Network Pricing: How to Induce Optimal Flows Under Strategic Link Operators

José Correa, Cristóbal Guzmán, Thanasis Lianeas, Evdokia Nikolova, Marc Schröder

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Network pricing games provide a framework for modeling real-world settings with two types of strategic agents: operators of a network and users of the network. Operators of the network post a price so as to attract users and maximize profit; users of the network select routes based on these prices and congestion from other users. Motivated by the fact that equilibrium in these games may not exist, may not be unique, and may induce an inefficient network performance, our main result is to observe that a simple regulation on the network owners’ market solves these three issues. Specifically, if an authority could set appropriate caps (upper bounds) on the tolls (prices) operators can charge, then the game among the link operators has a unique and strong Nash equilibrium and the users’ game results in a Wardrop equilibrium that achieves the optimal total delay. We call any price vector with these properties a great set of tolls and investigate the efficiency of great tolls with respect to the users’ surplus. We derive a bicriteria bound that compares the users’ surplus under great tolls with the users’ surplus under optimal tolls. Finally, we consider two different extensions of the model. First, we assume that operators face operating costs that depend on the amount of flow on the link, for which we prove existence of great tolls. Second, we allow operators to own more than one link. In this case, we prove that, when operators own complementary links (i.e., links for which an increase in toll value may only increase the flow on the other owned links), any toll vector that induces the optimal flow and that is upper bounded by the marginal tolls is a great set of tolls, and furthermore, we show that, when all links in the network are complementary, then the aforementioned toll vector is also a strong cap equilibrium.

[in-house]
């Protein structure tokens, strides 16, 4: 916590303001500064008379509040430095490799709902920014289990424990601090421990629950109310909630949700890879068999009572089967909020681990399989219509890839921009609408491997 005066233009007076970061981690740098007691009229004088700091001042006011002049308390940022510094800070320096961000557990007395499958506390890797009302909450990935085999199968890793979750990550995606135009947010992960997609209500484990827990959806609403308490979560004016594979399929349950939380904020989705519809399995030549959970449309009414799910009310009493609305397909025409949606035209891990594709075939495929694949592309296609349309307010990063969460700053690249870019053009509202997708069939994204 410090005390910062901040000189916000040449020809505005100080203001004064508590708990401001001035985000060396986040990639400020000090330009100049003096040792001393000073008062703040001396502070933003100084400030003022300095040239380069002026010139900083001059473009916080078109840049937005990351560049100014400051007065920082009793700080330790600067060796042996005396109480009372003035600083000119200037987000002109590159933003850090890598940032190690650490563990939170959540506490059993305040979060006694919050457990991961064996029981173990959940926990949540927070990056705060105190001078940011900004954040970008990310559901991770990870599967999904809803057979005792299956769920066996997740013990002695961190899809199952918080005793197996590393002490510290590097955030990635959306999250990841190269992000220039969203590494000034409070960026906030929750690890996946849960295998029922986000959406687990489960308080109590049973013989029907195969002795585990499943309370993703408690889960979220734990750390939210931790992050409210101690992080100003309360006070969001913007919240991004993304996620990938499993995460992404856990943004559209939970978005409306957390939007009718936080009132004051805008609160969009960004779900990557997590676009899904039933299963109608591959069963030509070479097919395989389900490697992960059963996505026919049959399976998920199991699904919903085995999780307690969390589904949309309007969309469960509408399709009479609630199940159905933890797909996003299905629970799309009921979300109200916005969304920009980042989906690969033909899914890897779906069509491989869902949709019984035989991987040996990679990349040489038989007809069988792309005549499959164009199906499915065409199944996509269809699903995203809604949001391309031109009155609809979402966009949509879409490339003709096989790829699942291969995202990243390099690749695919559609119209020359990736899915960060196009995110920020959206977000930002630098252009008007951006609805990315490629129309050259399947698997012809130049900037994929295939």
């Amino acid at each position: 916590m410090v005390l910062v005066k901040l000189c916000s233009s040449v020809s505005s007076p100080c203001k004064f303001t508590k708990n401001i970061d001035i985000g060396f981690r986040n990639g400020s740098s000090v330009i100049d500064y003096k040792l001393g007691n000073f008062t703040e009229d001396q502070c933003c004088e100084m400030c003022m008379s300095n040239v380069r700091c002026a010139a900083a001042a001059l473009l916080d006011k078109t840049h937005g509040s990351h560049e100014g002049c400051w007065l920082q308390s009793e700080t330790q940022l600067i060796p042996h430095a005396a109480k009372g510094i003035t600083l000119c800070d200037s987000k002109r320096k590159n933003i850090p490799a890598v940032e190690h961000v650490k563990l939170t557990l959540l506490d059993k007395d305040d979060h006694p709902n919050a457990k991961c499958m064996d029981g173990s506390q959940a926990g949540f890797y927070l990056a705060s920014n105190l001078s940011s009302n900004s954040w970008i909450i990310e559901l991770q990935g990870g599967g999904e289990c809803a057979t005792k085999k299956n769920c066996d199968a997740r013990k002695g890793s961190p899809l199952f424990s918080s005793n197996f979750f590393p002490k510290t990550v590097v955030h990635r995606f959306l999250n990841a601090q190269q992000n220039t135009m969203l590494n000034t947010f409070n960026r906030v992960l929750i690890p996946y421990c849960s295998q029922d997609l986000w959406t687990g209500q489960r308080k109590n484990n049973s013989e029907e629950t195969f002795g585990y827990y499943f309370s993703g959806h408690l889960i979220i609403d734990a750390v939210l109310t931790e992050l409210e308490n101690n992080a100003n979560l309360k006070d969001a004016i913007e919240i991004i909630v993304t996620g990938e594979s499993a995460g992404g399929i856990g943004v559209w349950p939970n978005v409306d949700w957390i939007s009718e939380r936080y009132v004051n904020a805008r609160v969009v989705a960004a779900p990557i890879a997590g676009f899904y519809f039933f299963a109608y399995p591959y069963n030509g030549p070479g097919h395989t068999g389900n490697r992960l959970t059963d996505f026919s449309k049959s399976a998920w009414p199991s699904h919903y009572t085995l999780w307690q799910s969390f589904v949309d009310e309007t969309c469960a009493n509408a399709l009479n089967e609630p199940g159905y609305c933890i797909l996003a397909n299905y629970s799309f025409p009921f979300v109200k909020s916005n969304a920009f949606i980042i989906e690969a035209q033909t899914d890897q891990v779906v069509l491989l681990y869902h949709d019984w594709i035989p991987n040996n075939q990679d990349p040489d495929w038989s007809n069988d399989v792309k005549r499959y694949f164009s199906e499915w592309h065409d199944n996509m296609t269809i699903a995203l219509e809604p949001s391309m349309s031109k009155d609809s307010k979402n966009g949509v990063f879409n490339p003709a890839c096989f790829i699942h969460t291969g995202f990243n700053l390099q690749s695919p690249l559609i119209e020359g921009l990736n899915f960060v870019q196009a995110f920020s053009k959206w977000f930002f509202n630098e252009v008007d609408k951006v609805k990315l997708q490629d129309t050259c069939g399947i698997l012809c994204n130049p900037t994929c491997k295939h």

Original languageEnglish
Pages (from-to)472-489
Number of pages18
JournalOperations research
Issue number1
Early online date12 Mar 2021
Publication statusPublished - Feb 2022


  • competition regulation
  • network pricing games
  • price caps
  • selfish routing


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